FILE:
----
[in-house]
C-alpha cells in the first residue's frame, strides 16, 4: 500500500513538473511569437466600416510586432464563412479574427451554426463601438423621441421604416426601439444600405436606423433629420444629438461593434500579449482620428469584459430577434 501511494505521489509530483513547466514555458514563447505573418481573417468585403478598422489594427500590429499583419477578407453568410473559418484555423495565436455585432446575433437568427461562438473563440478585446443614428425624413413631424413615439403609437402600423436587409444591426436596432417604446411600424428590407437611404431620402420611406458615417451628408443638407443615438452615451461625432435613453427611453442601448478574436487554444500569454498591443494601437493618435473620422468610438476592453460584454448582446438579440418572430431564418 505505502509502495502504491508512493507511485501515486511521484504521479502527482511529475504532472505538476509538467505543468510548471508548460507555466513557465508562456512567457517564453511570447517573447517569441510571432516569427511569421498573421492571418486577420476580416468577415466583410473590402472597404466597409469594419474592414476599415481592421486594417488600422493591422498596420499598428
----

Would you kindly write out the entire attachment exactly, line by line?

[in-house]
C-alpha cells in the first residue's frame, strides 16, 4: 500500500513538473511569437466600416510586432464563412479574427451554426463601438423621441421604416426601439444600405436606423433629420444629438461593434500579449482620428469584459430577434 501511494505521489509530483513547466514555458514563447505573418481573417468585403478598422489594427500590429499583419477578407453568410473559418484555423495565436455585432446575433437568427461562438473563440478585446443614428425624413413631424413615439403609437402600423436587409444591426436596432417604446411600424428590407437611404431620402420611406458615417451628408443638407443615438452615451461625432435613453427611453442601448478574436487554444500569454498591443494601437493618435473620422468610438476592453460584454448582446438579440418572430431564418 505505502509502495502504491508512493507511485501515486511521484504521479502527482511529475504532472505538476509538467505543468510548471508548460507555466513557465508562456512567457517564453511570447517573447517569441510571432516569427511569421498573421492571418486577420476580416468577415466583410473590402472597404466597409469594419474592414476599415481592421486594417488600422493591422498596420499598428